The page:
Reds have options in search for shortstop

January 5th, 2021

CINCINNATI -- A large majority of the free-agent class remains available, and that includes the cream of the crop among shortstops. The Reds still have a need at that position, but do they have the means to fill it?

Last month, Reds general manager Nick Krall shaved roughly $15 million from the 2021 payroll by trading closer Raisel Iglesias and his $9.1 million salary to the Angels and non-tendering arbitration-eligible players like setup man Archie Bradley and catcher Curt Casali.

While not fully signaling a payroll reduction, Krall noted that the savings from the transactions “helps us reallocate resources and to be used on different things.” It’s not fully clear, yet, if the Reds plan to shed more players to meet a still unspecified budget number.

Besides financial considerations, shortstop prospect Jose Garcia also figures into the equation. Garcia, who went from Class A Advanced in 2019 to debuting in the Majors last season, is ranked by MLB Pipeline as Cincinnati’s No. 6 prospect. The 22-year-old’s highly rated defensive skills were as advertised, but he endured difficulty while adjusting to big league pitching.

“Having that experience last season really leads me to believe that he's really close,” Reds manager David Bell said last month. “Would it be good to get him more time in the Minors? Maybe. That might be the case. I think he's a lot closer than maybe it appeared last season. That's where we are.”

Here are some outside options:

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Semien finished third in American League MVP voting in 2019 after he hit 33 home runs and batted .285 with a 139 OPS+ and 8.9 bWAR for the A’s. Then he bottomed out in 2020, slashing .223/.305/.374 with seven homers, a 91 OPS+ and 0.5 bWAR. That certainly didn’t help his market value, but that could benefit the Reds.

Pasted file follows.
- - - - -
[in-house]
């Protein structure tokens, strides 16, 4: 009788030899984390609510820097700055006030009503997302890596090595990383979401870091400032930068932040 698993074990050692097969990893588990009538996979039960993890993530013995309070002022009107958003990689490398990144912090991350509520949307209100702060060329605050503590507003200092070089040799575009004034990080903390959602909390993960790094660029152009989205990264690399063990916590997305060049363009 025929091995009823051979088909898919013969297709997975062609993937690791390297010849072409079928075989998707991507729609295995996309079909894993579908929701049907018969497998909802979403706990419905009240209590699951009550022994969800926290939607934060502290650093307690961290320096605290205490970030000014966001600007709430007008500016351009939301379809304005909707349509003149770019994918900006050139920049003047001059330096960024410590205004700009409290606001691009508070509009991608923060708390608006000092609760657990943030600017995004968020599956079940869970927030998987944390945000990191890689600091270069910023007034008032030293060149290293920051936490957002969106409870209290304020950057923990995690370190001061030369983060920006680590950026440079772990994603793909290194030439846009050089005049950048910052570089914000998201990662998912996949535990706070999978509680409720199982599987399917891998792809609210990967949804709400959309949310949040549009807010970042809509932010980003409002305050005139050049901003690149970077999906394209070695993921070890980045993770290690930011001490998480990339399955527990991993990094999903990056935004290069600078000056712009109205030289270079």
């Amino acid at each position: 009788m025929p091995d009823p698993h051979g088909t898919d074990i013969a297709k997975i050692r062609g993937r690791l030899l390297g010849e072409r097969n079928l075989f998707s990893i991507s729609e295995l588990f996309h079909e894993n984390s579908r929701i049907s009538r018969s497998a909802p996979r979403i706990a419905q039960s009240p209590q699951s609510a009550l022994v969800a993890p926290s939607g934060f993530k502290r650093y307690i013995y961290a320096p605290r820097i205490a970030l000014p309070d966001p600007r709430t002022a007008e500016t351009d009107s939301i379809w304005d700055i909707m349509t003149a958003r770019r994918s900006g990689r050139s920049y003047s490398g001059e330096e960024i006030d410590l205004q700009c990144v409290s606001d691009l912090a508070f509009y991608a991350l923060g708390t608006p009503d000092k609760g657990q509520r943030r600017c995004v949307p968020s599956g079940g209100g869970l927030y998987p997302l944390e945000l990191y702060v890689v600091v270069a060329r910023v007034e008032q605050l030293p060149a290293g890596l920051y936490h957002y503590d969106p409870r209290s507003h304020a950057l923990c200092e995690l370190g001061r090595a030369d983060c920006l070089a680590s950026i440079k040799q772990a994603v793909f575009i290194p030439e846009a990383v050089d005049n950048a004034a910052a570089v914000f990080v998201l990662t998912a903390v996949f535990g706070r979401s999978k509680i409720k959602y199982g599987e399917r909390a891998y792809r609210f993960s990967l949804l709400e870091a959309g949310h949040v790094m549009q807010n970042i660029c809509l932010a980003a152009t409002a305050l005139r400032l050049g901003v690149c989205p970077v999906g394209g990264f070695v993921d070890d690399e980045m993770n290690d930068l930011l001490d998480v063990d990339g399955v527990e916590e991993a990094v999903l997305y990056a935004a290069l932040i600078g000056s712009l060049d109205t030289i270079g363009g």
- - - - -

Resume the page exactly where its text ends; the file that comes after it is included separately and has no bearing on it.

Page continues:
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Gregorius, who turns 31 next month, offers a level of familiarity. He was developed in the Reds’ system and made his big league debut for them as a slick-fielding 22-year-old in 2012. Since a trade to Arizona, and then to the Yankees, he developed his left-handed power, and that could fit well at Great American Ball Park. Cincinnati was in the running to bring back Gregorius last winter before he signed a one-year, $14 million contract with the Phillies and turned in a solid ’20 season while batting .284/.339/.488 with 10 homers, 119 OPS+ and 1.2 bWAR.


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A four-time Gold Glove winner, Simmons missed half of the 2020 season with a left ankle injury. He still batted .297/.346/.356 in 30 games, but for a Reds lineup starved for runs, Simmons doesn’t hit many homers or drive many people in. But he’s a low-strikeout risk and can get on base for others. The best attraction Simmons offers is he’s still one of the best defensive shortstops in baseball.

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Perhaps the most intriguing option, Lindor is still under contract with Cleveland, and reports expect him to earn north of $20 million via his final year of salary arbitration. A four-time All-Star who will be a free agent next offseason, Lindor averaged 34 homers a season from 2017-19 and is a legitimate superstar in his prime. Although the commitment to his salary would only be for one year, the cost in prospects for Cincinnati to acquire Lindor could be prohibitive. On the other hand, the longer the free-agent shortstops remain unsigned, the harder it is for Cleveland to set a high price for a deal.

Cincinnati’s front office will soon decide what type of shortstop it wants to man the position until Garcia’s time on the big league club becomes more permanent. The club also has utility players in and .

The good news for the Reds is that Semien, Gregorius and Simmons were not given qualifying offers by their former clubs, which means no Draft-pick compensation is attached to signing any of them.

The key questions: How much and how long can they offer a deal to a free agent? Would the Reds do better to make a trade?

As has been the case throughout the offseason, the answers remain uncertain.